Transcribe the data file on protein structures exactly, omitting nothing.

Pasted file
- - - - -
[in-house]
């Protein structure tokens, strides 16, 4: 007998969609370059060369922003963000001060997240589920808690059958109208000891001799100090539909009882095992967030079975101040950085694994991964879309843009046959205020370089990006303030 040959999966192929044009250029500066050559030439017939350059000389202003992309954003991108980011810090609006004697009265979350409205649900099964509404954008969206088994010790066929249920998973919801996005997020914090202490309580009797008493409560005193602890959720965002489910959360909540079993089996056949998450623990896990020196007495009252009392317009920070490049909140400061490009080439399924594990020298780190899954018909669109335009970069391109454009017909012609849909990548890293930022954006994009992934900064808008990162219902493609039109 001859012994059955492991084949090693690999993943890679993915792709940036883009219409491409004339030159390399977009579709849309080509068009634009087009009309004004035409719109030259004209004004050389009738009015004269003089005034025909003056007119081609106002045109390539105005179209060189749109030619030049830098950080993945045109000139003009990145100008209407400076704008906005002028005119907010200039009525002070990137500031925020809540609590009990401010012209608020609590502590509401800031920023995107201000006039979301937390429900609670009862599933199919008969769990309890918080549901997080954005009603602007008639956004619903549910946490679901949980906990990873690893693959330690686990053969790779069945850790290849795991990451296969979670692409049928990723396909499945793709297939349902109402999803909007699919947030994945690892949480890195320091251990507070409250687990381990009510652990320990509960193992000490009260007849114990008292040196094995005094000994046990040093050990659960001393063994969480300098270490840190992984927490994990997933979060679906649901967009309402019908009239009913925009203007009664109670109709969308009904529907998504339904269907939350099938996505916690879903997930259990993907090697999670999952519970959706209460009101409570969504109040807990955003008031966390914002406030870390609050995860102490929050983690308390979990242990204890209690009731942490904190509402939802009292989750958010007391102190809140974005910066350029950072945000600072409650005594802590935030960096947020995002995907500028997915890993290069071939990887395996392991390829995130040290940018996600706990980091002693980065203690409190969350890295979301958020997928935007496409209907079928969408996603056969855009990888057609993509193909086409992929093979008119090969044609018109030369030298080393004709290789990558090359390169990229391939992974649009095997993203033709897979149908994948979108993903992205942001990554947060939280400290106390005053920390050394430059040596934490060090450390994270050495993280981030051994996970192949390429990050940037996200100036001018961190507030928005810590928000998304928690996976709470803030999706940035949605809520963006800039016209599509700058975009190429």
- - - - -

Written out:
[in-house]
């Protein structure tokens, strides 16, 4: 007998969609370059060369922003963000001060997240589920808690059958109208000891001799100090539909009882095992967030079975101040950085694994991964879309843009046959205020370089990006303030 040959999966192929044009250029500066050559030439017939350059000389202003992309954003991108980011810090609006004697009265979350409205649900099964509404954008969206088994010790066929249920998973919801996005997020914090202490309580009797008493409560005193602890959720965002489910959360909540079993089996056949998450623990896990020196007495009252009392317009920070490049909140400061490009080439399924594990020298780190899954018909669109335009970069391109454009017909012609849909990548890293930022954006994009992934900064808008990162219902493609039109 001859012994059955492991084949090693690999993943890679993915792709940036883009219409491409004339030159390399977009579709849309080509068009634009087009009309004004035409719109030259004209004004050389009738009015004269003089005034025909003056007119081609106002045109390539105005179209060189749109030619030049830098950080993945045109000139003009990145100008209407400076704008906005002028005119907010200039009525002070990137500031925020809540609590009990401010012209608020609590502590509401800031920023995107201000006039979301937390429900609670009862599933199919008969769990309890918080549901997080954005009603602007008639956004619903549910946490679901949980906990990873690893693959330690686990053969790779069945850790290849795991990451296969979670692409049928990723396909499945793709297939349902109402999803909007699919947030994945690892949480890195320091251990507070409250687990381990009510652990320990509960193992000490009260007849114990008292040196094995005094000994046990040093050990659960001393063994969480300098270490840190992984927490994990997933979060679906649901967009309402019908009239009913925009203007009664109670109709969308009904529907998504339904269907939350099938996505916690879903997930259990993907090697999670999952519970959706209460009101409570969504109040807990955003008031966390914002406030870390609050995860102490929050983690308390979990242990204890209690009731942490904190509402939802009292989750958010007391102190809140974005910066350029950072945000600072409650005594802590935030960096947020995002995907500028997915890993290069071939990887395996392991390829995130040290940018996600706990980091002693980065203690409190969350890295979301958020997928935007496409209907079928969408996603056969855009990888057609993509193909086409992929093979008119090969044609018109030369030298080393004709290789990558090359390169990229391939992974649009095997993203033709897979149908994948979108993903992205942001990554947060939280400290106390005053920390050394430059040596934490060090450390994270050495993280981030051994996970192949390429990050940037996200100036001018961190507030928005810590928000998304928690996976709470803030999706940035949605809520963006800039016209599509700058975009190429």